Case no. 26/96 in the Fifth Criminal Division of the Lisbon Criminal Court
Following a complaint made on 6 November 1990, the applicant was questioned on 2 December 1991.
On 10 January 1996 the public prosecutor made his submissions against the applicant to the investigating judge.
On 14 March 1996 the file was transmitted to the Lisbon Criminal Court. On 9 April 1996 the judge sitting in the Fifth Criminal Division fixed the date of the hearing for 6 November 1996.
The hearing did not take place on that date on account of the absence of one of the witnesses. After being adjourned to 26 February 1997, the hearing took place on that date.
In a judgment of 19 March 1997 the court found the applicant guilty and sentenced him to nineteen years and four months’ imprisonment, to be served concurrently with sentences imposed in other proceedings.
It is that sentence that the applicant is currently serving.
Case no. 83/96 in the Tenth Criminal Division of the Lisbon Criminal Court
Following a complaint made on 3 April 1991, the applicant was questioned on 12 December 1991.
On 28 May 1992 the public prosecutor decided to have an expert graphological report drawn up. The expert report was filed on 5 April 1994.
On 18 March 1996 the public prosecutor made his submissions against the applicant and another person to the investigating judge.
On 21 October 1996 the file was transmitted to the Lisbon Criminal Court.
The first hearing, set for 24 February 1997, was adjourned sine die because the applicant’s co-accused was absent. The second hearing, set for 19 May 1997, was adjourned sine die for the same reason.
In a judgment of 11 June 1997, served on the applicant on 18 November 1998, the court closed the case as the limitation period had expired.
B. Relevant domestic law and practice
Articles 108 and 109 of the Portuguese New Code of Criminal Procedure, which entered into force on 1 January 1988, made provision for interlocutory proceedings to expedite criminal proceedings. The preamble of the Code states, in particular, that the requirement of a speedy criminal trial is currently, thanks to the influence of the European Convention on Human Rights, a true fundamental right. The Articles in question provide:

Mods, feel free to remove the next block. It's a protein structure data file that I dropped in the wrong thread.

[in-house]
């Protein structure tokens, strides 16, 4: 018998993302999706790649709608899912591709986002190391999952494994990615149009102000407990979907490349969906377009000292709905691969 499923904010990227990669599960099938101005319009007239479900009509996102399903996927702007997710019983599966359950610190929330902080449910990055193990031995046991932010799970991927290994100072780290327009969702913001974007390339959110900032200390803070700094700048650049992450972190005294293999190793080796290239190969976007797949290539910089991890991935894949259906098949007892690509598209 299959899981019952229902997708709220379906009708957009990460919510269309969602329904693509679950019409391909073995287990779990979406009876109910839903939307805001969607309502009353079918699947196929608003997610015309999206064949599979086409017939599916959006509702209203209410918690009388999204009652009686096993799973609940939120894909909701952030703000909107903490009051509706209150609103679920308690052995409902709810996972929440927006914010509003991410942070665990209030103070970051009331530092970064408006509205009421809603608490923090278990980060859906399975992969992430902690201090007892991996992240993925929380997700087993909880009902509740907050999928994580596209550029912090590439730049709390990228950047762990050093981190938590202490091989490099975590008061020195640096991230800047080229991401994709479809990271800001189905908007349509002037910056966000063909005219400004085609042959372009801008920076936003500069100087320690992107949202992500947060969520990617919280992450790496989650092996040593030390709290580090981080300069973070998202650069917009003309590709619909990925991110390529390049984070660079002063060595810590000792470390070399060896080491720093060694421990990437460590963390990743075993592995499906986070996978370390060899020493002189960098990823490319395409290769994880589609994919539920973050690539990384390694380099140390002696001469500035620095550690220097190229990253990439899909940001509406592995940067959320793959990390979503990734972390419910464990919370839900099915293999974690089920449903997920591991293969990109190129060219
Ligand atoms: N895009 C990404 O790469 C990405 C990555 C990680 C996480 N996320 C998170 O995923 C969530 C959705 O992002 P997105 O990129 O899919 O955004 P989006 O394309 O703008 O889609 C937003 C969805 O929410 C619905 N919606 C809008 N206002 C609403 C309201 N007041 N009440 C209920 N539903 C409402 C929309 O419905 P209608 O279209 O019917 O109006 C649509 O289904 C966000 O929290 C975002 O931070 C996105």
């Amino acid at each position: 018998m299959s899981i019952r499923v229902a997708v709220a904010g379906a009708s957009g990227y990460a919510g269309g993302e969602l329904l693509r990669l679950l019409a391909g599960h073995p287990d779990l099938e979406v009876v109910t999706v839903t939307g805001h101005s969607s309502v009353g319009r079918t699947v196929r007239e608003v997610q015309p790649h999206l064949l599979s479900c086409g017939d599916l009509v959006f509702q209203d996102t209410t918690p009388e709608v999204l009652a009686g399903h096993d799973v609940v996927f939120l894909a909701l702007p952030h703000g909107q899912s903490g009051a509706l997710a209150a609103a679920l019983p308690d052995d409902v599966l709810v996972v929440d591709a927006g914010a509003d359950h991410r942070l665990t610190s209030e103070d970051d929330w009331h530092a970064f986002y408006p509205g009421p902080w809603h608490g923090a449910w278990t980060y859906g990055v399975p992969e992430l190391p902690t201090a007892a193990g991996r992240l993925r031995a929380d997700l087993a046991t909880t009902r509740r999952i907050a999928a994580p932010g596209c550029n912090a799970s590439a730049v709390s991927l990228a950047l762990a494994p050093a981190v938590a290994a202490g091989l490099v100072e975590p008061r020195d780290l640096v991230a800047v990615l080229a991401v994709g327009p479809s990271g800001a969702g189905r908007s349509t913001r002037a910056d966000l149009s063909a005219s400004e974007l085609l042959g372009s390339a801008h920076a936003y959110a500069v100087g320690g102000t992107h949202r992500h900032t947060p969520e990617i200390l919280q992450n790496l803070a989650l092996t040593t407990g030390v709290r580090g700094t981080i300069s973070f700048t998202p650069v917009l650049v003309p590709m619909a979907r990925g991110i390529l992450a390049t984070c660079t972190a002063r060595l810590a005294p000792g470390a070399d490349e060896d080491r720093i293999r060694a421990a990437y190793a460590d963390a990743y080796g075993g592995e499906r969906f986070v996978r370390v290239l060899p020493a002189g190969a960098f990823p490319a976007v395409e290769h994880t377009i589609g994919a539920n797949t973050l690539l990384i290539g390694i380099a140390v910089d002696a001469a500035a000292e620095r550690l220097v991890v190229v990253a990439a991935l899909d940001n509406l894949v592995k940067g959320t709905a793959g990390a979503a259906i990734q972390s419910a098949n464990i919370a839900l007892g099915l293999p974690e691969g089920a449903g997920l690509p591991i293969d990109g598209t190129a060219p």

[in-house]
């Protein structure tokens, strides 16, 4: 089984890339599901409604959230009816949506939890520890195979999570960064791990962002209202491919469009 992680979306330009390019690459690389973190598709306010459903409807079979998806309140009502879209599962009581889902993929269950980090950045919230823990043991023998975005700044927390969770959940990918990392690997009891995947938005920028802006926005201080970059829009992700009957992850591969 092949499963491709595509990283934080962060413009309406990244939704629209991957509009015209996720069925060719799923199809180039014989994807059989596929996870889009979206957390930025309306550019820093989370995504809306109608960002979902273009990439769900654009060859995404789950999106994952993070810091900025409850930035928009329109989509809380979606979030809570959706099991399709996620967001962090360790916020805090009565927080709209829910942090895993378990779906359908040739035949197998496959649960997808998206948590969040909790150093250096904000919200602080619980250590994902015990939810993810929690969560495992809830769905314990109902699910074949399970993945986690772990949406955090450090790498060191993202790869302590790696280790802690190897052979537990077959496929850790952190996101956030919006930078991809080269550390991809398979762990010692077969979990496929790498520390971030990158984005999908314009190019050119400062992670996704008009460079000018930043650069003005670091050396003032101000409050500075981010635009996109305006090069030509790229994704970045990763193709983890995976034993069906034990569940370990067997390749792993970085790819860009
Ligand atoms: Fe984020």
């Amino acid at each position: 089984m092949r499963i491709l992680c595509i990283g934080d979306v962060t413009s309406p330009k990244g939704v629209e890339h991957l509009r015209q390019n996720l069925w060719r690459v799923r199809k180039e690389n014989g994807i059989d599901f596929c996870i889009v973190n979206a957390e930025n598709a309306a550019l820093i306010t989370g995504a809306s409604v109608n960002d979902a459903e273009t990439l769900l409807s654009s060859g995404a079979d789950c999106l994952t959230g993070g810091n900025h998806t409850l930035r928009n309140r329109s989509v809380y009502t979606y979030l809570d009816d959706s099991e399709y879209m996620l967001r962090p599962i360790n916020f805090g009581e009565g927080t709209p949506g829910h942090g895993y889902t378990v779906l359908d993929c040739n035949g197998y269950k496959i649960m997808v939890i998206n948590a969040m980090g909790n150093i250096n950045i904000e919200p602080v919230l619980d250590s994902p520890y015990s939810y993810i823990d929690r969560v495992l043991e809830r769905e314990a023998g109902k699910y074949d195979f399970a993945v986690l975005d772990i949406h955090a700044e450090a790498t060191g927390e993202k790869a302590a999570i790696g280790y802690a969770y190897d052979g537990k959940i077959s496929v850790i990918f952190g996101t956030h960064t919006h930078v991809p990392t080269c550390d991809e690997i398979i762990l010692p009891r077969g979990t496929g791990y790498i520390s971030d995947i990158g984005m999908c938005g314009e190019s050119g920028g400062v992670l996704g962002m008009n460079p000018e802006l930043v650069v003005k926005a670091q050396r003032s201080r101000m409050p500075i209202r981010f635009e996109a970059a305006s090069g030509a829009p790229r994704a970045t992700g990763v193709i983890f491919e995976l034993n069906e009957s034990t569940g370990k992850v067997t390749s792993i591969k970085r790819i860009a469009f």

“1. When the time-limits provided for by law for any step in the proceedings are exceeded, the public prosecutor, the accused, the private prosecutor (assistente) or the civil parties may make an application for an order to expedite the proceedings.
2. That application shall be considered by:
(a) the Attorney-General, when the proceedings are in the hands of the Attorney-General’s Department;
(b) the Judicial Service Commission, when the proceedings are taking place in a court or before a judge.
3. No judge who has intervened in the proceedings in any capacity may participate in the decision.”
“1. An application for an order to expedite criminal proceedings must be addressed to the President of the Judicial Service Commission or to the Attorney-General, as the case may be, and filed with the court or the institution dealing with the proceedings.
2. The judge or the public prosecutor shall prepare the case file on the basis of the material available and relevant to the decision and shall send it within three days to the Judicial Service Commission or to the Attorney-General.
3. The Attorney-General shall make a decision within five days.
4. When the decision is to be taken by the Judicial Service Commission, the file shall be submitted, after distribution, at the first ordinary or extraordinary sitting...
5. The decision shall be taken without any other formalities. It may take the form of:
(a) a dismissal of the application as unfounded or because the delays complained of are justified;
(b) a request for further information...;
(c) an order for an investigation to be carried out within fifteen days into the delays complained of...;
(d) a proposal to implement or cease to implement disciplinary measures or measures to manage, organise or rationalise the methods required by the situation.